Breast cancer is the presence of malignant cancer cells in the breast area of a patient. It is ranked as the second cause of death in females suffering from cancer. There are several treatments available such as surgery; radiation therapy, and systemic therapy.
In certain stages of breast cancer, undergoing surgery and removing the lump may be enough to stop the spread of cancer. The process may include taking a larger chunk of the mammary gland, making sure that the affected area and a substantial margin is surgically removed. If the tissue removed is believed not to eliminate all the cancer cells, a follow-up surgery may be required.
Radiation therapy is a process where high powered X-rays or gamma rays are used to accurately pinpoint the cancer cells. This method is very effective in eliminating cancer cells that threaten to recur in the body of the patient.
This option is taken usually only after surgery is performed. Radiation therapy is administrated to eliminate the chance of the cancer cells to come back again.
Administering this form of treatment usually is done over a long period of five to seven weeks, five days a week for about 15 minutes per session. Radiation therapy can not be a one-time thing because by proceeding with the treatment, normal healthy cells are also damaged during the process. Unlike cancer cells, healthy cells can repair themselves, and by limiting the dosage taken by the body per session, it allows the body to heal the damaged cells.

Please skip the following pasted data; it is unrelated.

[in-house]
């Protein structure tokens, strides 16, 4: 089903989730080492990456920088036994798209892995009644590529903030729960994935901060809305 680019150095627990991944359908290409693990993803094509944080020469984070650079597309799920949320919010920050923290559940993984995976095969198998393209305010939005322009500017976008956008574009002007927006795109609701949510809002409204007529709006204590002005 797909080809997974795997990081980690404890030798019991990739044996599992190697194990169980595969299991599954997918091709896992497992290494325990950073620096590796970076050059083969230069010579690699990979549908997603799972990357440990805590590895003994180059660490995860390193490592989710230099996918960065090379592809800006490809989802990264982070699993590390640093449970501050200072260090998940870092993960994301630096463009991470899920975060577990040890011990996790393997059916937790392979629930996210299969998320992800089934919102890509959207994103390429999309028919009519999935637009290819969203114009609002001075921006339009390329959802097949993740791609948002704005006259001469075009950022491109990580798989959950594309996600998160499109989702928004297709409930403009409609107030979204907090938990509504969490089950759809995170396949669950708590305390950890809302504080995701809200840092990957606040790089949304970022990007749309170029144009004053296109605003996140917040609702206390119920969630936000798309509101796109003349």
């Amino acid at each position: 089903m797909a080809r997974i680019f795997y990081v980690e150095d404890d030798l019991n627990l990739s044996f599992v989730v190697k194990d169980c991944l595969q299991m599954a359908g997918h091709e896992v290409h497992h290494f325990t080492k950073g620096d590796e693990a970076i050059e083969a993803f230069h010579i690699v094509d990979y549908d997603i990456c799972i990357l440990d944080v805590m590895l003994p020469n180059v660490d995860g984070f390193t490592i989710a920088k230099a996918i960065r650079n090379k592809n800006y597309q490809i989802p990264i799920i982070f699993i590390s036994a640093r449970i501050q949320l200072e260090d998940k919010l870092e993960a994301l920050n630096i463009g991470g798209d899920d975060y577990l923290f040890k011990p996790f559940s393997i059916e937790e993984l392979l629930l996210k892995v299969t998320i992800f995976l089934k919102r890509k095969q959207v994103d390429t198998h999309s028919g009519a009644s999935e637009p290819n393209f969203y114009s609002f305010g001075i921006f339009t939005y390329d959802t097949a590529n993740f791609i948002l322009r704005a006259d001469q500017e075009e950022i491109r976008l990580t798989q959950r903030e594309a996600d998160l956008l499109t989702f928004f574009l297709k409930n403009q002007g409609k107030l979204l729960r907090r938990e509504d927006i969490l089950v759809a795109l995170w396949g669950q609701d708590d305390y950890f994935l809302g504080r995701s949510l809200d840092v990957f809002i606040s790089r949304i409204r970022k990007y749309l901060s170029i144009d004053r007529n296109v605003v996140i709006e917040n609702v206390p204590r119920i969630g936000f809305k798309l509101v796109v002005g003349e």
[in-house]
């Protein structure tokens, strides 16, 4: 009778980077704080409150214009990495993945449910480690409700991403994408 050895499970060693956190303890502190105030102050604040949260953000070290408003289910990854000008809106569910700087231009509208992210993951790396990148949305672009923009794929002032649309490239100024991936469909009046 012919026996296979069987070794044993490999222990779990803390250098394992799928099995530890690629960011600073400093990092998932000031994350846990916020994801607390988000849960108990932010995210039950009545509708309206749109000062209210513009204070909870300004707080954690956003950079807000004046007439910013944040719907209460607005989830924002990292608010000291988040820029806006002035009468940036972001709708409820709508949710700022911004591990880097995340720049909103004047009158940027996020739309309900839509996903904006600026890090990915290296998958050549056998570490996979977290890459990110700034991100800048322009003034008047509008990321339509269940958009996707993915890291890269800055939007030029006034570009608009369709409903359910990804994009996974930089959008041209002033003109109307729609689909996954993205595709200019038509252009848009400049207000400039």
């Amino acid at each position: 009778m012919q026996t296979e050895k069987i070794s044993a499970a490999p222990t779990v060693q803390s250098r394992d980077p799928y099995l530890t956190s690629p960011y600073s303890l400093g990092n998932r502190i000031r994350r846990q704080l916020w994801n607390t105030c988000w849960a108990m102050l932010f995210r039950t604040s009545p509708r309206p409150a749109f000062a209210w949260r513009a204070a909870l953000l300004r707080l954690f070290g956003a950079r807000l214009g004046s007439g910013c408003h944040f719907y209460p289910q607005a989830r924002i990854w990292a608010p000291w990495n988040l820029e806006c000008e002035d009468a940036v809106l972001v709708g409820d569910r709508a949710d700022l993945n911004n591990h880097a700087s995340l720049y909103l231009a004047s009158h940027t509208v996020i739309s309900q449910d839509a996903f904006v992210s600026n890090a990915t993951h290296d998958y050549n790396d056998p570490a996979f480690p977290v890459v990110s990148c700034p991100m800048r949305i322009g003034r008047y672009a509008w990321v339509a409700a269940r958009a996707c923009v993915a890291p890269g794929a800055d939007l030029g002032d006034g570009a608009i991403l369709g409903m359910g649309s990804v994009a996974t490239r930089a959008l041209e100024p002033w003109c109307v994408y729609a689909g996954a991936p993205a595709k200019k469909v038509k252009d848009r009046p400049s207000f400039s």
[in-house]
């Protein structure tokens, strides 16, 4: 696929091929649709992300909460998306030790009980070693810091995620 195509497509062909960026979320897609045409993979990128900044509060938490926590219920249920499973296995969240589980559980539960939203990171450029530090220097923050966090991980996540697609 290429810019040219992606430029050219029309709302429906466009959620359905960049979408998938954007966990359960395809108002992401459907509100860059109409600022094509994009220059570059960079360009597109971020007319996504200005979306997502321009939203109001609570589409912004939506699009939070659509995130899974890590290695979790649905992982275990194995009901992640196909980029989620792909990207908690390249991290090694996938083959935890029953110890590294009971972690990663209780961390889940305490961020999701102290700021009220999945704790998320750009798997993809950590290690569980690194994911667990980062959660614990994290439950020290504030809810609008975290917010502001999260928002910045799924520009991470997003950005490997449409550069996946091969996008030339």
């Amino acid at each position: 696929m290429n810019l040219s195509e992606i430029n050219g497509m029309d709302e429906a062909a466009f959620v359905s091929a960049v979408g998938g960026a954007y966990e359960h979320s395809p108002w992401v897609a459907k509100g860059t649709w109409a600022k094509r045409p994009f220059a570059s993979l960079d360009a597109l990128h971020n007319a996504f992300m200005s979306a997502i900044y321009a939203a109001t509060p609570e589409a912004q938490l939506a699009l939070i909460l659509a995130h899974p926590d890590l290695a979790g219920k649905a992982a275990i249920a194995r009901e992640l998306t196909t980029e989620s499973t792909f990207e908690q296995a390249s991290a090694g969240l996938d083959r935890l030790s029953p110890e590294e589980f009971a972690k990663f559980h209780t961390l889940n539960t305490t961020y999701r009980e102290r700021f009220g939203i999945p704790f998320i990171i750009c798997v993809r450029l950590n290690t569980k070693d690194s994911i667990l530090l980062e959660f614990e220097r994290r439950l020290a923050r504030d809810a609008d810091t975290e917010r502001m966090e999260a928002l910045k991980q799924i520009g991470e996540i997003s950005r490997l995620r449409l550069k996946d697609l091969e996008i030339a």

Some side-effects that come from radiation therapy are: fatigue due to the body's repairing of the cells; reddening of the skin; muscle stiffness; mild swelling; tenderness in the treated area; long term shrinking of the irradiated breast.
There are three types of systemic therapy: chemotherapy; hormonal treatment; and immune treatment.
Chemotherapy can be administrated before and after the surgery. It is used to shrink the size of the tumor and also to stop it from repeating again.
Patients that are positive for estrogen receptor tumors are advised to receive hormonal treatment after going through chemotherapy.
Usually immune treatment is only administered to patients who have metastasized diseases, but unfortunately studies have shown that patients in the early stages of breast cancer will have significant benefits by getting this treatment.